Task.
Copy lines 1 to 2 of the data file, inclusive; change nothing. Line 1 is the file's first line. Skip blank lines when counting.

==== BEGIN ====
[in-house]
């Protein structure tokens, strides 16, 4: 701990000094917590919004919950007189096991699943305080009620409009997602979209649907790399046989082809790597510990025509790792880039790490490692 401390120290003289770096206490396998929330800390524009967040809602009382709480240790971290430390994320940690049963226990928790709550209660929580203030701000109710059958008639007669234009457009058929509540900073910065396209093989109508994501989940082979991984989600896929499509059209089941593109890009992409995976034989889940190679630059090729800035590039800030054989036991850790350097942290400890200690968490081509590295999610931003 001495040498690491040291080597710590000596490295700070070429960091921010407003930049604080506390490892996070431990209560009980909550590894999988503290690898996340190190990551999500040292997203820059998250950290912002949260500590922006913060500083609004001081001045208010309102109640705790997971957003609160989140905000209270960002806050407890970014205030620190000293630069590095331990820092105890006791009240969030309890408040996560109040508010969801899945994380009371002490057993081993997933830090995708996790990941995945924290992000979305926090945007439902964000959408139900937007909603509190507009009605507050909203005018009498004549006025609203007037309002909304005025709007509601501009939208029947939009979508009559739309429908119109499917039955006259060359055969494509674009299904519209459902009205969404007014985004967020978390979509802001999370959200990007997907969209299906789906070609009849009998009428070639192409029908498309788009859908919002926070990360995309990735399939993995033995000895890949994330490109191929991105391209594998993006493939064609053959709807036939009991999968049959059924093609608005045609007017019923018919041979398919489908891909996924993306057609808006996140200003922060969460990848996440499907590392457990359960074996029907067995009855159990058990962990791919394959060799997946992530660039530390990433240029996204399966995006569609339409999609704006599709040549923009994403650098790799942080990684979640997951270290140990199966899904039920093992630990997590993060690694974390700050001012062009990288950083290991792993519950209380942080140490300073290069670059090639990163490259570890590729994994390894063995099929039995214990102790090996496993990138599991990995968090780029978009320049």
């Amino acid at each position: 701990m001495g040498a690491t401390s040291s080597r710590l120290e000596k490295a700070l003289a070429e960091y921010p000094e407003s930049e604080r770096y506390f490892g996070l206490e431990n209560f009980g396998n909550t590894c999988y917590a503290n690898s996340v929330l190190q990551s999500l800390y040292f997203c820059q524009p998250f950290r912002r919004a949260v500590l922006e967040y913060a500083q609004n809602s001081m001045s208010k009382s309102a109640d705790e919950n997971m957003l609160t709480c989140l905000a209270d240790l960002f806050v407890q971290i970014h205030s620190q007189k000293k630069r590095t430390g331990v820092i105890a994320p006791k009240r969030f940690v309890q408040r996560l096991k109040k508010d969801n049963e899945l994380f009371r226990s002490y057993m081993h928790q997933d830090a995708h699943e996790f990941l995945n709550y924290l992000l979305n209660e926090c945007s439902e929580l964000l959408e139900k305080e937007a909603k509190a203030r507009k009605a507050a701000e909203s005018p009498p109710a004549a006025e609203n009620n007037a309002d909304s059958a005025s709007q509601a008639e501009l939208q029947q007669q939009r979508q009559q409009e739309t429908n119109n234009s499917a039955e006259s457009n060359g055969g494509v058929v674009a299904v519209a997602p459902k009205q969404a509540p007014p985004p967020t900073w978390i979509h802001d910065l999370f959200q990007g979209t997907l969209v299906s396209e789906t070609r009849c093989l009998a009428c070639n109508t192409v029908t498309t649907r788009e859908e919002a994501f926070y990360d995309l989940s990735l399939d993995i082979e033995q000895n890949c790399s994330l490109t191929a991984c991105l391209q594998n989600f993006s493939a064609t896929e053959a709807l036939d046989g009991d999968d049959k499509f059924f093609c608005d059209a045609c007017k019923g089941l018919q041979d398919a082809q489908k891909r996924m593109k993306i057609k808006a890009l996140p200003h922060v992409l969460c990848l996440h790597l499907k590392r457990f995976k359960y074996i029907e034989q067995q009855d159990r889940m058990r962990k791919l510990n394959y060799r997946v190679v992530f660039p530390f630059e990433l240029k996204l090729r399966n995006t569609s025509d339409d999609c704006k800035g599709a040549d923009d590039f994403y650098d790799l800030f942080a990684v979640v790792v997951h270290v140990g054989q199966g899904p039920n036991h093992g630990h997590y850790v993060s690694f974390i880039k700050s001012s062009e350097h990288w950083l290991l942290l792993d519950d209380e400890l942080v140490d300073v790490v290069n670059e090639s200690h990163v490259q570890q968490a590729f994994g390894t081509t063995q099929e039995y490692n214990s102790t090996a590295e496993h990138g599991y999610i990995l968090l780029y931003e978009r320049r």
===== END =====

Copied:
[in-house]
């Protein structure tokens, strides 16, 4: 701990000094917590919004919950007189096991699943305080009620409009997602979209649907790399046989082809790597510990025509790792880039790490490692 401390120290003289770096206490396998929330800390524009967040809602009382709480240790971290430390994320940690049963226990928790709550209660929580203030701000109710059958008639007669234009457009058929509540900073910065396209093989109508994501989940082979991984989600896929499509059209089941593109890009992409995976034989889940190679630059090729800035590039800030054989036991850790350097942290400890200690968490081509590295999610931003 001495040498690491040291080597710590000596490295700070070429960091921010407003930049604080506390490892996070431990209560009980909550590894999988503290690898996340190190990551999500040292997203820059998250950290912002949260500590922006913060500083609004001081001045208010309102109640705790997971957003609160989140905000209270960002806050407890970014205030620190000293630069590095331990820092105890006791009240969030309890408040996560109040508010969801899945994380009371002490057993081993997933830090995708996790990941995945924290992000979305926090945007439902964000959408139900937007909603509190507009009605507050909203005018009498004549006025609203007037309002909304005025709007509601501009939208029947939009979508009559739309429908119109499917039955006259060359055969494509674009299904519209459902009205969404007014985004967020978390979509802001999370959200990007997907969209299906789906070609009849009998009428070639192409029908498309788009859908919002926070990360995309990735399939993995033995000895890949994330490109191929991105391209594998993006493939064609053959709807036939009991999968049959059924093609608005045609007017019923018919041979398919489908891909996924993306057609808006996140200003922060969460990848996440499907590392457990359960074996029907067995009855159990058990962990791919394959060799997946992530660039530390990433240029996204399966995006569609339409999609704006599709040549923009994403650098790799942080990684979640997951270290140990199966899904039920093992630990997590993060690694974390700050001012062009990288950083290991792993519950209380942080140490300073290069670059090639990163490259570890590729994994390894063995099929039995214990102790090996496993990138599991990995968090780029978009320049």